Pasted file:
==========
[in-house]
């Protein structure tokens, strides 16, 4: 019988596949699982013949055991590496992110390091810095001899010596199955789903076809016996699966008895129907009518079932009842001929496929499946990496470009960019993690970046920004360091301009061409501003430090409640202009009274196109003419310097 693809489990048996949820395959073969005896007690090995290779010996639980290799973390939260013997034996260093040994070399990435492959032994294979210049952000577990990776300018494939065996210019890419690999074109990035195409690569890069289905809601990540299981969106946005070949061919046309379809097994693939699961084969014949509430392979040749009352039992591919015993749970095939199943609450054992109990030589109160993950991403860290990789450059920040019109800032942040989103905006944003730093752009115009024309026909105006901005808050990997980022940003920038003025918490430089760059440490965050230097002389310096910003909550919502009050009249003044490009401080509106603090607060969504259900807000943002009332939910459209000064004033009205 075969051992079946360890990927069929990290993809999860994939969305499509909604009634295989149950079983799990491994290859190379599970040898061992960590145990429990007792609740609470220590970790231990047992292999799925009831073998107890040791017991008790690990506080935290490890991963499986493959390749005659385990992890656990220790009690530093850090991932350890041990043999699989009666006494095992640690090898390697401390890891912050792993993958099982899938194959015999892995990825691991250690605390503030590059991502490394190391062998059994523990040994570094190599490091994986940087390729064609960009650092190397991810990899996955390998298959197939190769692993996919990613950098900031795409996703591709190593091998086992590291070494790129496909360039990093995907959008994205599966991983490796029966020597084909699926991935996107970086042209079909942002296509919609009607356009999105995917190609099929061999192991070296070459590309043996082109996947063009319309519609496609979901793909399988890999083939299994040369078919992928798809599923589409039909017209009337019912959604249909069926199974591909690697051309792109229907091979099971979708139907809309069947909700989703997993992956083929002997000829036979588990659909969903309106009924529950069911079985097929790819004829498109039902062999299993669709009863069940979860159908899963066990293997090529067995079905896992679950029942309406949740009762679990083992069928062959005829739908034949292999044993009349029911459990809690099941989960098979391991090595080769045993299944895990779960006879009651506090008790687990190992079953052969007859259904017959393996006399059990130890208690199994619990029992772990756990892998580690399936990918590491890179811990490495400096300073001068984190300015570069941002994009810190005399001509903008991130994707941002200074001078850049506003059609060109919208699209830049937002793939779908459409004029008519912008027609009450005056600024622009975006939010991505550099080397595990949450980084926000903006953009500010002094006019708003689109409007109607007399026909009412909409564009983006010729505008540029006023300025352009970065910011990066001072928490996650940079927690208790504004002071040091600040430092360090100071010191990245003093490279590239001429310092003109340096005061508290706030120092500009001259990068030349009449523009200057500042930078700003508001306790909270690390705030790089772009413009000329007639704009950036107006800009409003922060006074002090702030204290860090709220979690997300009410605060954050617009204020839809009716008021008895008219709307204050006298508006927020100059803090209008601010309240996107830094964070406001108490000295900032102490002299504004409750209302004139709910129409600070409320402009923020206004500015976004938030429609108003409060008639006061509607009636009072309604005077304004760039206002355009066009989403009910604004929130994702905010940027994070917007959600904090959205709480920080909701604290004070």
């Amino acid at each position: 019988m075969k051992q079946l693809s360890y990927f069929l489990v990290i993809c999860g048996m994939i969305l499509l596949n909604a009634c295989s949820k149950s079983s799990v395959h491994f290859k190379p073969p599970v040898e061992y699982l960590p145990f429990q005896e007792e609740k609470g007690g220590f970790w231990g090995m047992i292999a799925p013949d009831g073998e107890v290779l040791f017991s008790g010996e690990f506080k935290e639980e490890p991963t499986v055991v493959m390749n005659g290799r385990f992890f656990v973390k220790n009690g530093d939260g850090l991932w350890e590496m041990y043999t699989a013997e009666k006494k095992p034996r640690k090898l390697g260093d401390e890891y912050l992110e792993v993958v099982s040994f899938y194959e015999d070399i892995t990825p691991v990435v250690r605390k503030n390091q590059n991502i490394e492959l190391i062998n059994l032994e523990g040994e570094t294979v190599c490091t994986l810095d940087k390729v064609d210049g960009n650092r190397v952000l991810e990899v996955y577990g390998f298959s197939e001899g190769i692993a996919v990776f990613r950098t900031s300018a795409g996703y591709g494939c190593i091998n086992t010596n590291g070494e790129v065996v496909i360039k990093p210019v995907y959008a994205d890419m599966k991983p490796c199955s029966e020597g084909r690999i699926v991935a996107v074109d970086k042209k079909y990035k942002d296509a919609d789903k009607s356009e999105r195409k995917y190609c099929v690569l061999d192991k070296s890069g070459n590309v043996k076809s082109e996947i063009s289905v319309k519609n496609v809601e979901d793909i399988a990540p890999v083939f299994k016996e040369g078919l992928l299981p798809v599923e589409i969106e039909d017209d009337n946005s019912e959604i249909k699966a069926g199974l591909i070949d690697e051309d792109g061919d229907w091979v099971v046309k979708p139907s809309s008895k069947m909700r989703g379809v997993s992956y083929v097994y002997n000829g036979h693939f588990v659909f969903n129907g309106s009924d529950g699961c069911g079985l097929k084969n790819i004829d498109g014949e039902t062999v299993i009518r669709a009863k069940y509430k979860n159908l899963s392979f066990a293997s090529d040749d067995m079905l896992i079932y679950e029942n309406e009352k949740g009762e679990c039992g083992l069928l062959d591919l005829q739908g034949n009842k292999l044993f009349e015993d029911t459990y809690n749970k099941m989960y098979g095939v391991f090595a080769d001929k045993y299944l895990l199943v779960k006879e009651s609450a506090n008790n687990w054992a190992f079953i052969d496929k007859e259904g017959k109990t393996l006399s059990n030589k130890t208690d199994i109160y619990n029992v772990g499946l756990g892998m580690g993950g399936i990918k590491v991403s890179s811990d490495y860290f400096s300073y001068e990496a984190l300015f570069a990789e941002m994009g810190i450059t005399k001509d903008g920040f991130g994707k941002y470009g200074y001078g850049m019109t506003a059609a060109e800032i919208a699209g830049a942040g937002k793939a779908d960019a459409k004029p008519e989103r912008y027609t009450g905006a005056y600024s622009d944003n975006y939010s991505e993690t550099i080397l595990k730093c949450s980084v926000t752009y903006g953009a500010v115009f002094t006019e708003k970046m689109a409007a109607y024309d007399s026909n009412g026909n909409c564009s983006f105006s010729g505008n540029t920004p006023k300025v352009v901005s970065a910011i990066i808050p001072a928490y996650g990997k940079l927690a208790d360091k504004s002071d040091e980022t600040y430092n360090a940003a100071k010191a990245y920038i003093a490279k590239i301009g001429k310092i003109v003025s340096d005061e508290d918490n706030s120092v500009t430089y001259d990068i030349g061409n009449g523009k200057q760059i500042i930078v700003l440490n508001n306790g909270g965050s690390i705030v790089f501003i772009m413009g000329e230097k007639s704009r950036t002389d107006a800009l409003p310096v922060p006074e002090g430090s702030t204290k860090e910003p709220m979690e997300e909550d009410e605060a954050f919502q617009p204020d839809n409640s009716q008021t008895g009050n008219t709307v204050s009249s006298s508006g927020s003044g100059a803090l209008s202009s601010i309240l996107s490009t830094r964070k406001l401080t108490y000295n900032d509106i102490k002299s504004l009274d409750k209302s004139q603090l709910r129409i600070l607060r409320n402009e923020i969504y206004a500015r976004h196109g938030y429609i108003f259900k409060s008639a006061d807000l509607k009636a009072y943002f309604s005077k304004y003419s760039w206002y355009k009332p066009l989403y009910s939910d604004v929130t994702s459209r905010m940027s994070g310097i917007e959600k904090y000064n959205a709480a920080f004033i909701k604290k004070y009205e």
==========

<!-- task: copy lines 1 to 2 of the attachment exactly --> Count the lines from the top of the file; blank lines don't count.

[in-house]
């Protein structure tokens, strides 16, 4: 019988596949699982013949055991590496992110390091810095001899010596199955789903076809016996699966008895129907009518079932009842001929496929499946990496470009960019993690970046920004360091301009061409501003430090409640202009009274196109003419310097 693809489990048996949820395959073969005896007690090995290779010996639980290799973390939260013997034996260093040994070399990435492959032994294979210049952000577990990776300018494939065996210019890419690999074109990035195409690569890069289905809601990540299981969106946005070949061919046309379809097994693939699961084969014949509430392979040749009352039992591919015993749970095939199943609450054992109990030589109160993950991403860290990789450059920040019109800032942040989103905006944003730093752009115009024309026909105006901005808050990997980022940003920038003025918490430089760059440490965050230097002389310096910003909550919502009050009249003044490009401080509106603090607060969504259900807000943002009332939910459209000064004033009205 075969051992079946360890990927069929990290993809999860994939969305499509909604009634295989149950079983799990491994290859190379599970040898061992960590145990429990007792609740609470220590970790231990047992292999799925009831073998107890040791017991008790690990506080935290490890991963499986493959390749005659385990992890656990220790009690530093850090991932350890041990043999699989009666006494095992640690090898390697401390890891912050792993993958099982899938194959015999892995990825691991250690605390503030590059991502490394190391062998059994523990040994570094190599490091994986940087390729064609960009650092190397991810990899996955390998298959197939190769692993996919990613950098900031795409996703591709190593091998086992590291070494790129496909360039990093995907959008994205599966991983490796029966020597084909699926991935996107970086042209079909942002296509919609009607356009999105995917190609099929061999192991070296070459590309043996082109996947063009319309519609496609979901793909399988890999083939299994040369078919992928798809599923589409039909017209009337019912959604249909069926199974591909690697051309792109229907091979099971979708139907809309069947909700989703997993992956083929002997000829036979588990659909969903309106009924529950069911079985097929790819004829498109039902062999299993669709009863069940979860159908899963066990293997090529067995079905896992679950029942309406949740009762679990083992069928062959005829739908034949292999044993009349029911459990809690099941989960098979391991090595080769045993299944895990779960006879009651506090008790687990190992079953052969007859259904017959393996006399059990130890208690199994619990029992772990756990892998580690399936990918590491890179811990490495400096300073001068984190300015570069941002994009810190005399001509903008991130994707941002200074001078850049506003059609060109919208699209830049937002793939779908459409004029008519912008027609009450005056600024622009975006939010991505550099080397595990949450980084926000903006953009500010002094006019708003689109409007109607007399026909009412909409564009983006010729505008540029006023300025352009970065910011990066001072928490996650940079927690208790504004002071040091600040430092360090100071010191990245003093490279590239001429310092003109340096005061508290706030120092500009001259990068030349009449523009200057500042930078700003508001306790909270690390705030790089772009413009000329007639704009950036107006800009409003922060006074002090702030204290860090709220979690997300009410605060954050617009204020839809009716008021008895008219709307204050006298508006927020100059803090209008601010309240996107830094964070406001108490000295900032102490002299504004409750209302004139709910129409600070409320402009923020206004500015976004938030429609108003409060008639006061509607009636009072309604005077304004760039206002355009066009989403009910604004929130994702905010940027994070917007959600904090959205709480920080909701604290004070």